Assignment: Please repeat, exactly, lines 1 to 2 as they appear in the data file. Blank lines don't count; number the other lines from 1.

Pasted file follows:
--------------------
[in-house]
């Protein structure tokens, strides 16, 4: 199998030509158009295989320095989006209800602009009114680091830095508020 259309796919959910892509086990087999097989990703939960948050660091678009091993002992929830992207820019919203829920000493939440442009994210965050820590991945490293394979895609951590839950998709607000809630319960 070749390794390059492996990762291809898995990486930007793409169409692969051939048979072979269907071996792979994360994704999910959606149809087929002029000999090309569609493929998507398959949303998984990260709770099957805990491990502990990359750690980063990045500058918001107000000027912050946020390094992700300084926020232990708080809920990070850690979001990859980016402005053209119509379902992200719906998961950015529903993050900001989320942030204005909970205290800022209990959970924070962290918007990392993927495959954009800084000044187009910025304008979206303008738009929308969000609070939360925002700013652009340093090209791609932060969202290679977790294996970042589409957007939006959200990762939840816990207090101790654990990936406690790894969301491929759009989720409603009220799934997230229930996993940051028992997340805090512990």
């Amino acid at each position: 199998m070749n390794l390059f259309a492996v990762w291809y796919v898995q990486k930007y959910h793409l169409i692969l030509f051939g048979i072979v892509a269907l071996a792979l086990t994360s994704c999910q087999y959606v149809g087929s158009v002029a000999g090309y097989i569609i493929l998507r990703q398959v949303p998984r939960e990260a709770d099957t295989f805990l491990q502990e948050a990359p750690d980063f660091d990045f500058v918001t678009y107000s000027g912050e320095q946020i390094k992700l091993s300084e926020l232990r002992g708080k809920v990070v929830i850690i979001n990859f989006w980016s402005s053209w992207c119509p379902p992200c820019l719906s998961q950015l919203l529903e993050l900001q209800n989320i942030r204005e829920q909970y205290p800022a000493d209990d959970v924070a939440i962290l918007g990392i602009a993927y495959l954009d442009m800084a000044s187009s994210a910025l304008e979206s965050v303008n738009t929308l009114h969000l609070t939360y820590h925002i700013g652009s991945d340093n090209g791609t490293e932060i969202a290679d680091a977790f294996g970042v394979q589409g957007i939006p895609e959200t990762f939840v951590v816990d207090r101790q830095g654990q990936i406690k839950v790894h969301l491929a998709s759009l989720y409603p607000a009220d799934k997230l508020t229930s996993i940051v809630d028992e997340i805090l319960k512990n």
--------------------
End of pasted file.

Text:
[in-house]
């Protein structure tokens, strides 16, 4: 199998030509158009295989320095989006209800602009009114680091830095508020 259309796919959910892509086990087999097989990703939960948050660091678009091993002992929830992207820019919203829920000493939440442009994210965050820590991945490293394979895609951590839950998709607000809630319960 070749390794390059492996990762291809898995990486930007793409169409692969051939048979072979269907071996792979994360994704999910959606149809087929002029000999090309569609493929998507398959949303998984990260709770099957805990491990502990990359750690980063990045500058918001107000000027912050946020390094992700300084926020232990708080809920990070850690979001990859980016402005053209119509379902992200719906998961950015529903993050900001989320942030204005909970205290800022209990959970924070962290918007990392993927495959954009800084000044187009910025304008979206303008738009929308969000609070939360925002700013652009340093090209791609932060969202290679977790294996970042589409957007939006959200990762939840816990207090101790654990990936406690790894969301491929759009989720409603009220799934997230229930996993940051028992997340805090512990």